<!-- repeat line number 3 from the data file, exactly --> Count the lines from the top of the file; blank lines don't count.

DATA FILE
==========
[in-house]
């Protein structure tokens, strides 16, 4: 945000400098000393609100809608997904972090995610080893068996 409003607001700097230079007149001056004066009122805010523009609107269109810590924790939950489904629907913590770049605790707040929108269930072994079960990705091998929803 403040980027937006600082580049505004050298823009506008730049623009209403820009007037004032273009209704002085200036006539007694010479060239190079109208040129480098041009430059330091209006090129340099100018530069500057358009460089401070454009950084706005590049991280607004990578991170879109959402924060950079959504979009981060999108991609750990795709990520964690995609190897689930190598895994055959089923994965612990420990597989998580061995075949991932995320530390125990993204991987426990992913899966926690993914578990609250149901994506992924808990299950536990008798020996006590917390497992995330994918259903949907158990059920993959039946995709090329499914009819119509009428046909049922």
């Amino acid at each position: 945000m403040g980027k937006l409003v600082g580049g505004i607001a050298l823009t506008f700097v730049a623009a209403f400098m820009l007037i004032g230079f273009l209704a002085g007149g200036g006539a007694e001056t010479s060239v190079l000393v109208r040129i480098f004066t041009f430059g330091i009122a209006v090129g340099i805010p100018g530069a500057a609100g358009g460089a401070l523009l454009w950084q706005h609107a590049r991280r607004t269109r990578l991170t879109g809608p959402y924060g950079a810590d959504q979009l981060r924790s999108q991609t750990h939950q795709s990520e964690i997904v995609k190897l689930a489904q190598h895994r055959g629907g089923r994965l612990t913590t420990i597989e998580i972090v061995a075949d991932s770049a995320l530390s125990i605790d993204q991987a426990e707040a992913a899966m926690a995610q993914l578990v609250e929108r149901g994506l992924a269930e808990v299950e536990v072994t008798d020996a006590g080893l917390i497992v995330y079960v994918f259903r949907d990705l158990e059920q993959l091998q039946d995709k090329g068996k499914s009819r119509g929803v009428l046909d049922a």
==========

């Amino acid at each position: 945000m403040g980027k937006l409003v600082g580049g505004i607001a050298l823009t506008f700097v730049a623009a209403f400098m820009l007037i004032g230079f273009l209704a002085g007149g200036g006539a007694e001056t010479s060239v190079l000393v109208r040129i480098f004066t041009f430059g330091i009122a209006v090129g340099i805010p100018g530069a500057a609100g358009g460089a401070l523009l454009w950084q706005h609107a590049r991280r607004t269109r990578l991170t879109g809608p959402y924060g950079a810590d959504q979009l981060r924790s999108q991609t750990h939950q795709s990520e964690i997904v995609k190897l689930a489904q190598h895994r055959g629907g089923r994965l612990t913590t420990i597989e998580i972090v061995a075949d991932s770049a995320l530390s125990i605790d993204q991987a426990e707040a992913a899966m926690a995610q993914l578990v609250e929108r149901g994506l992924a269930e808990v299950e536990v072994t008798d020996a006590g080893l917390i497992v995330y079960v994918f259903r949907d990705l158990e059920q993959l091998q039946d995709k090329g068996k499914s009819r119509g929803v009428l046909d049922a």